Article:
Ex-Agri Secretary Says Massive Land Use Conversion Hurts Food Status

Hits government’s ‘blind adherence’ to globalization

The massive land use conversion for non-agricultural purposes have certainly been one of the major factors for the dwindling rice supply, food insecurity and rising costs of basic commodities in recent years. This was the comment of the former agriculture secretary and Batanes solon Florencio “Butch” Abad in view of the recent reports of a rice shortage plaguing the country.

BY KARL G. OMBION
Bulatlat
Vol. VIII, No. 9, April 6-12, 2008

The massive land use conversion for non-agricultural purposes have certainly been one of the major factors for the dwindling rice supply, food insecurity and rising costs of basic commodities in recent years.

This was the comment of former agriculture secretary and Batanes solon Florencio “Butch” Abad in view of the recent reports of a rice shortage plaguing the country.

Abad who was in Bacolod over the weekend for a meeting with local members of the Liberal Party said that the massive and unabated conversion of agricultural lands including those covered by agrarian reform since early 1990s, have been hurting Philippine agriculture and our food security quite badly.

“Tens of thousands of rich lands critical to building our stable food base have been transformed into subdivisions, commercial centers, recreation camps, golf courses, export processing zones, mining explorations, and many other non-agricultural purposes,” Abad said.

This trend never ceased since the 1990s, and now engulfed practically major regions with rich agricultural lands; that is why the lands devoted for rice, corn and other basic food crops have dropped considerably beginning mid 90s.

Abad stressed that the root of this problem is the government’s blind adherence to globalization policies of “liberalization, deregulation and privatization” which from all indications have only destroyed our agriculture and further worsened our dependence on imports.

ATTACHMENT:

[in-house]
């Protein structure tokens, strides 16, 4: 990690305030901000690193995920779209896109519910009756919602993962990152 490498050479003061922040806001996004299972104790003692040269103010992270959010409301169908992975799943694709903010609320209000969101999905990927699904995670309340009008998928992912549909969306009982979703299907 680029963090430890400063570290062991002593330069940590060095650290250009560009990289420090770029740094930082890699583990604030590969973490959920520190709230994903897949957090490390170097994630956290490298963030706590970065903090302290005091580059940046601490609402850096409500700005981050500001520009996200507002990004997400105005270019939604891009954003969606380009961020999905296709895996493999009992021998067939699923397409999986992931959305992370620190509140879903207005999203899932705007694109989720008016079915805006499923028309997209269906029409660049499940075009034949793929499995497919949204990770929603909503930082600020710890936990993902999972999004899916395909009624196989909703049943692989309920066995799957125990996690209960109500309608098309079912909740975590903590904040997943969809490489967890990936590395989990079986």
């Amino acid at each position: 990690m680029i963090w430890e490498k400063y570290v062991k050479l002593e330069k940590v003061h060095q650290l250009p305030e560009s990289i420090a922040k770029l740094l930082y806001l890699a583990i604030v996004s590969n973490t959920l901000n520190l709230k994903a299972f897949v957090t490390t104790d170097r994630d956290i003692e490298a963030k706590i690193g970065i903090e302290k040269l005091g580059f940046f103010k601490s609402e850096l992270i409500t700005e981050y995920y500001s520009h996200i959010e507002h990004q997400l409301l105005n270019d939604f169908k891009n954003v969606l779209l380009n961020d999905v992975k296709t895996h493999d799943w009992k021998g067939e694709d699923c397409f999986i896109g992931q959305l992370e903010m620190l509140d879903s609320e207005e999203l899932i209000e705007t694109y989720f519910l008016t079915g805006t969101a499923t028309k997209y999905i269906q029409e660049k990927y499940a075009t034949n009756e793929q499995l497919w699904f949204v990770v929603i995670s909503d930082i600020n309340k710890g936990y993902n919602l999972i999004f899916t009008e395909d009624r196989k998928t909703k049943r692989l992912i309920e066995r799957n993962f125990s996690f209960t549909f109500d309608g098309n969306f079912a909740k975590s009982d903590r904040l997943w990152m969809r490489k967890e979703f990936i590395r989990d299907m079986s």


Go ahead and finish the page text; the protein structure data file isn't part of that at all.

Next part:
This has been aggravated by the government’s lack of a comprehensive land use policy, which result to anarchy among government agencies and local governments.

The Local Government Code, Abad lamented, even gives power to local government units to convert and reclassify lands for their own micro needs. “The problem with LGUs (local government units) is that they make plans without consideration to the overall national situation and needs of the country as a whole.”

It is even worse, Abad opined, in the case of Negros which is a monocrop sugar-based economy.

“Because of its small percentage of lands devoted to rice and food crops, the region is practically dependent on imported rice and other basic goods, thus making the Negrosanons hostage or vulnerable to fluctuation in the international market,” Abad said.

Abad also said that with the glut of rice in the world market, leading rice producing countries like China, Vietnam, Thailand, India, would likely exploit the world market and sell their rice to “the highest bidder.”

This is not something impossible, and if this hits the Philippines, we would be in for a bigger trouble, he added.

Abad also said that this policy has already done serious harm on our agriculture, and added saying “unless there is a fundamental shift in government’s agricultural policy the trend would likely be irreversible.” (Bulatlat.com)

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